Manning averaged a 17/6 per game and was joined by Greg Dreiling down low. There was good offensive balance, with 16-ppg scorer Ron Kellogg. Calvin Thompson was another double-digit scorer on the perimeter and Cedric Hunter ably ran the offense. The Jayhawks went 31-3, were the top seed in the Midwest and blasted through North Carolina A&T and Temple to reach the regionals.

There was some home cookin’ in the Midwest Regional, with Kansas going to KC’s Kemper Arena, a venue not only near Lawrence, but one where the Jayhawks play the occasional home game. Furthermore, this was another gutted bracket. The 2-3 seeds, Michigan & Notre Dame, were gone. So was 4-seed Georgetown. But Kansas was about to get a big test from fifth-seeded Michigan State.

The Spartans had a fantastic playmaker and scorer in Scott Skiles and the Jayhawks blew a nine-point halftime lead and were up against it down the stretch. A controversy with the clock—with under 30 seconds to play, it mysteriously never started when Kansas was trying, ultimately successfully, to rally and force overtime. The home cookin’ storyline increased as the Jayhawks capitalized on the controversy to win 96-86 in OT. Thompson scored 26 points and Hunter had ten assists.

North Carolina State, coached by Jim Valvano, and anchored by two talented big men in Charles Shackleford and Chris Washburn were the last obstacle on the way to Dallas. The Wolfpack had knocked off Kansas rival Iowa State in the Sweet 16, with Shackleford and Washburn combining for 42 points. The Jayhawks would need their big men to survive.

Manning and Dreiling both delivered. Even though the N.C. State twin towers combined for 37 points, Manning finished with 22 points and was named Outstanding Player. Dreiling posted a 19/12.The Jayhawks used a strong second half run to win 75-67 and punch their ticket to Dallas.


After reaching the Final Four in 1981, Dale Brown’s LSU program had fallen off the map. They missed the NCAA Tournament entirely the next two years and then suffered two straight first-round knockouts. When they went 9-9 in SEC play in 1986 and entered the field as an 11-seed, there were no expectations of anything different. But they would make a historic run to the Final Four.

LSU was led by forward John Williams, who averaged 18/9. Don Redden was a quality forward who averaged 12ppg and Derrick Taylor knocked down 14 a night. And on Selection Sunday, they got a massive break. In spite of their seeding position, the Tigers were slotted to play the first two rounds of the tournament on their homecourt in Baton Rouge.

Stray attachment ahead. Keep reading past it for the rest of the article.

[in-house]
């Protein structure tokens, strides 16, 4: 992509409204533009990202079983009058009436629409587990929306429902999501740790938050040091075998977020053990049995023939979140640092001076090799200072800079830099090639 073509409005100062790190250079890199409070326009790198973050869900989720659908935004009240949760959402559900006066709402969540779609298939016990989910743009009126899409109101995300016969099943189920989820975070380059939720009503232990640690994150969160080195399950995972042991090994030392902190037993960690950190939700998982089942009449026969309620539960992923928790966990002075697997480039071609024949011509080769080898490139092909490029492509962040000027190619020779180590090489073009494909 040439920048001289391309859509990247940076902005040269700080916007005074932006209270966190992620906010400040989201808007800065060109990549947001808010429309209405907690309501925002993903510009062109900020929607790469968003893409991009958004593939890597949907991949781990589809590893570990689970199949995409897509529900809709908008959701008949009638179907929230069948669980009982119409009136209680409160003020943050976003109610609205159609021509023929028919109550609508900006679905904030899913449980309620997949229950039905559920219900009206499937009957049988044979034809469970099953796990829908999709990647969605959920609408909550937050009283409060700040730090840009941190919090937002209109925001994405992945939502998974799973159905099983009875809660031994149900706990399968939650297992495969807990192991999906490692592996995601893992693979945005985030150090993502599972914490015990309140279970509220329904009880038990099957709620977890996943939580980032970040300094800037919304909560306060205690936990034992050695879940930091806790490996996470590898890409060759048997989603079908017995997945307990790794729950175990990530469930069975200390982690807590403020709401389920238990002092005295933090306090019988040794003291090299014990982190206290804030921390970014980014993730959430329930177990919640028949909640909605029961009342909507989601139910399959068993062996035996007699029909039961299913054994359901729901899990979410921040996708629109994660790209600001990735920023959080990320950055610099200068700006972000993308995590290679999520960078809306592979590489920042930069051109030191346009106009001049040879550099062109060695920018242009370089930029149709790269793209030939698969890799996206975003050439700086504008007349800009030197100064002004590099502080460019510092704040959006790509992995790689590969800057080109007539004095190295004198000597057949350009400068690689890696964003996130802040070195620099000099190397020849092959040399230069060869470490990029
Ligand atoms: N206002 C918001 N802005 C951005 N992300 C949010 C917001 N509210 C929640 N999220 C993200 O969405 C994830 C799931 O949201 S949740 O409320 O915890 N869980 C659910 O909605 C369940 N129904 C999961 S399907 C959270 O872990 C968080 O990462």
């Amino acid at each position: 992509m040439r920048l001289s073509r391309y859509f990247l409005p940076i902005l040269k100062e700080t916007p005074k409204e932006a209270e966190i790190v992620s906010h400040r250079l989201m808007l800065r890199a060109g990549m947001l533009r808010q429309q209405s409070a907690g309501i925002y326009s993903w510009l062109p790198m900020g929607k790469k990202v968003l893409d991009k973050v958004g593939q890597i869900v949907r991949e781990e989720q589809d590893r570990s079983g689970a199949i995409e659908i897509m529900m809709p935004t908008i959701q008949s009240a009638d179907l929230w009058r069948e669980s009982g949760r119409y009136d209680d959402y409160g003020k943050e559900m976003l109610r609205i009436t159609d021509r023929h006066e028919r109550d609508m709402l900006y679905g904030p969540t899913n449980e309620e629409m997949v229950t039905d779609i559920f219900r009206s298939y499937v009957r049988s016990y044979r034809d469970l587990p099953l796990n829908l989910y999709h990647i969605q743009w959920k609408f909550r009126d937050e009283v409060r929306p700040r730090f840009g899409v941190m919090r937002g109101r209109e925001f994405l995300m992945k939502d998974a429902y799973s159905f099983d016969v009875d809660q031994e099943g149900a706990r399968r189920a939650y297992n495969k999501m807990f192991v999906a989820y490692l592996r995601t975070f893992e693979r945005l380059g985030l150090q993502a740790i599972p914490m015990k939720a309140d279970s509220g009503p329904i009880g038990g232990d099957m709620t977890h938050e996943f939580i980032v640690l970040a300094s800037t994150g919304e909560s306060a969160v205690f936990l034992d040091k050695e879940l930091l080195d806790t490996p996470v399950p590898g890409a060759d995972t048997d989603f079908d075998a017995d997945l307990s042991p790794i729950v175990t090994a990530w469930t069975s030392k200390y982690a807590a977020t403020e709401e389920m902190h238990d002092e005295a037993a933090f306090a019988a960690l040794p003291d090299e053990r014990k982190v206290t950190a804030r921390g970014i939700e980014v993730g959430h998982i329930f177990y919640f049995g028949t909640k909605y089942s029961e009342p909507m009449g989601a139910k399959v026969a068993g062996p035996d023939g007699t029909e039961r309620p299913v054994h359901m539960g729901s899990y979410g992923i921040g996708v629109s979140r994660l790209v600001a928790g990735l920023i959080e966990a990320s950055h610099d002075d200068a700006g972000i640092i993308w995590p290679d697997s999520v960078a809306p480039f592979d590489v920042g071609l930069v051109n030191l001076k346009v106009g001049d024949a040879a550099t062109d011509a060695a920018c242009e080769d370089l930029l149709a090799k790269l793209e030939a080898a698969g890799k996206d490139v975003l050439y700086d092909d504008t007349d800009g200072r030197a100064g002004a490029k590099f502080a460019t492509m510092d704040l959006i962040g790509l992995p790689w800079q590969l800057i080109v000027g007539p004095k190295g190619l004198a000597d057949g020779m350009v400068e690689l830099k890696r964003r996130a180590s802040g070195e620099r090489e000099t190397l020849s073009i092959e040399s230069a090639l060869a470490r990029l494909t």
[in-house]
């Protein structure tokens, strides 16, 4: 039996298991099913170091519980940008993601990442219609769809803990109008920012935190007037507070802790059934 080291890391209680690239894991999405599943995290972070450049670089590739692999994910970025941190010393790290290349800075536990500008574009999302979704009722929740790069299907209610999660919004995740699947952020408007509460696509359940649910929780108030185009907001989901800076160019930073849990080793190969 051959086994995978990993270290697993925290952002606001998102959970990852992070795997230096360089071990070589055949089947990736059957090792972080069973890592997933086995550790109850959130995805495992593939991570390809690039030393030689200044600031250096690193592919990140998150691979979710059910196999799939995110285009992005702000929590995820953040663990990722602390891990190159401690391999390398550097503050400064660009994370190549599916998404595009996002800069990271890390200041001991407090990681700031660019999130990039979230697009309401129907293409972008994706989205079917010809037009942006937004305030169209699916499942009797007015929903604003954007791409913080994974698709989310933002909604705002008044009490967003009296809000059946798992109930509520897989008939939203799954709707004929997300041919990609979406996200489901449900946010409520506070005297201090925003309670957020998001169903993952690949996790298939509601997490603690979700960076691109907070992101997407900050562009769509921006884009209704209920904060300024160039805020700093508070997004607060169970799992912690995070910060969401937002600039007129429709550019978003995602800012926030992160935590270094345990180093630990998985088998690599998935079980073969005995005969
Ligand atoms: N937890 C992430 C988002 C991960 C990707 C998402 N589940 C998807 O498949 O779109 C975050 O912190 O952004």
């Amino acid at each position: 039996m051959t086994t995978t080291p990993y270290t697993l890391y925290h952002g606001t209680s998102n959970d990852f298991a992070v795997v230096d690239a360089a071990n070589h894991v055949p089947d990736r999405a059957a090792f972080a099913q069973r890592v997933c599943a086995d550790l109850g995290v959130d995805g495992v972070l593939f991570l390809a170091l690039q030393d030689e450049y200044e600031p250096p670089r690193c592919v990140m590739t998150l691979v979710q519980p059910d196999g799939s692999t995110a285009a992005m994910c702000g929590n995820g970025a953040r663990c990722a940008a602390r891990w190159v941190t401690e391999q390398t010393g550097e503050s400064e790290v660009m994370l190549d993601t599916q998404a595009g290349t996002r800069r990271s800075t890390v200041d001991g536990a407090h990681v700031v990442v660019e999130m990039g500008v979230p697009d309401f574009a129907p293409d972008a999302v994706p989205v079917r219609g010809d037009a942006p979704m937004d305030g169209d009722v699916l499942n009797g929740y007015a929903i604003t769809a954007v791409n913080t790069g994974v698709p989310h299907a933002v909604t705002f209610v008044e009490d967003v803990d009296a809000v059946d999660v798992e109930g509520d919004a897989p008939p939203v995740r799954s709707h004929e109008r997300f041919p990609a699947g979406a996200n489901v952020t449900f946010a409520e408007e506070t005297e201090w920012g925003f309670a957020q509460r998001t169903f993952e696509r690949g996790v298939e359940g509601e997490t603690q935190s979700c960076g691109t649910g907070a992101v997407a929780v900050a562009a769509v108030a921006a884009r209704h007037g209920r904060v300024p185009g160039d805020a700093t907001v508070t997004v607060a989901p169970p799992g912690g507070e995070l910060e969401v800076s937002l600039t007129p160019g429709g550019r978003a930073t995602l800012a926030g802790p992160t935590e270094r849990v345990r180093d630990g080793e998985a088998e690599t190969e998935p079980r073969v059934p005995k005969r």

It proved to be the difference in surviving the weekend. LSU needed overtime to beat Purdue 94-87, an OT where the Tigers outscored the Boilermakers 25-18 in a scoring frenzy. LSU then beat 3-seed Memphis 83-81, behind 23 points from Redden and 19 from Williams.

The regionals were in Atlanta, the major market of the SEC. And appropriately, three SEC teams were there, along with hometown Georgia Tech. The Tigers had to play the 2-seed Yellow Jackets in the Sweet 16 where it seemed the homecourt bug would turn around and bite them.

But to LSU’s credit, they overcame it. Redden had a monster game with 27 points and Taylor outplayed future NBA mainstay Mark Price at the point guard spot, scoring 23 points. The Tigers pulled a 70-64 upset. On the other side of this mini-SEC tournament, #1-seed Kentucky rode All-American Kenny Walker’s 22 points to a 68-63 win over Alabama.

Walker was the best player in the SEC and he scored 20 in the regional final. LSU, with the “freak” defense of Brown, a mix of zone and man-to-man, kept everyone else under control. Four Tigers scored in double figures and they pulled an improbable 59-57 upset.  Redden got the MOP honor. LSU was the first team seeded as low as #11 to reach the Final Four. That’s a record that has stood, with only George Mason (2006) and Virginia Commonwealth (2011) able to pull the same feat and tie it.


It was three heavyweights and one Cinderella story. LSU played Louisville in the first semifinal of Saturday afternoon and spent the first half looking ready to continue the magic ride. The Tigers led 44-36 at the half. In the second half, the Cardinals woke up.

They shot 56 percent for the game and their rebounding edge, 41-24, began to take hold. Wagner and Thompson each scored 22 points, and the latter also pulled down ten rebounds, joining Ellison in controlling the glass. Redden’s 22 points for LSU was not enough as Louisville pulled away to an 88-77 win.

The championship was now down to the three power teams. Duke and Kansas played a taut game in the late afternoon slot. Kellogg and Dawkins were each great, scoring 22 & 24 points respectively. The difference came at the foul line, with Duke going 21-for-30 and Kansas only shooting 9-for-12. In a tie game late, Blue Devil freshman Danny Ferry scooped up a loose ball and put it in a layup that was the difference in an ultimate 71-67 win.

It was down to Crum and Coach K and the NCAA final was a brilliantly played basketball game on both sides. Dawkins continued his amazing tournament run, with a 24-point performance. He wasn’t getting enough help though. Alarie, as he had throughout the tournament, scored in double figures but with a low shooting percentage. Duke shot just 40 percent for this game.

Louisville shot 58 percent, keyed by their superior play inside. Crook scored 10 points and controlled the glass with 12 rebounds. But no one was better than the cool freshman, Pervis “Never Nervous” Ellison, who went for 25/11, including a clutch bucket down the stretch as the Cardinals prevailed 72-69. Ellison was the Final Four’s Most Outstanding Player. It was another ring for Crum. Coach K, as we all know, would be back many times.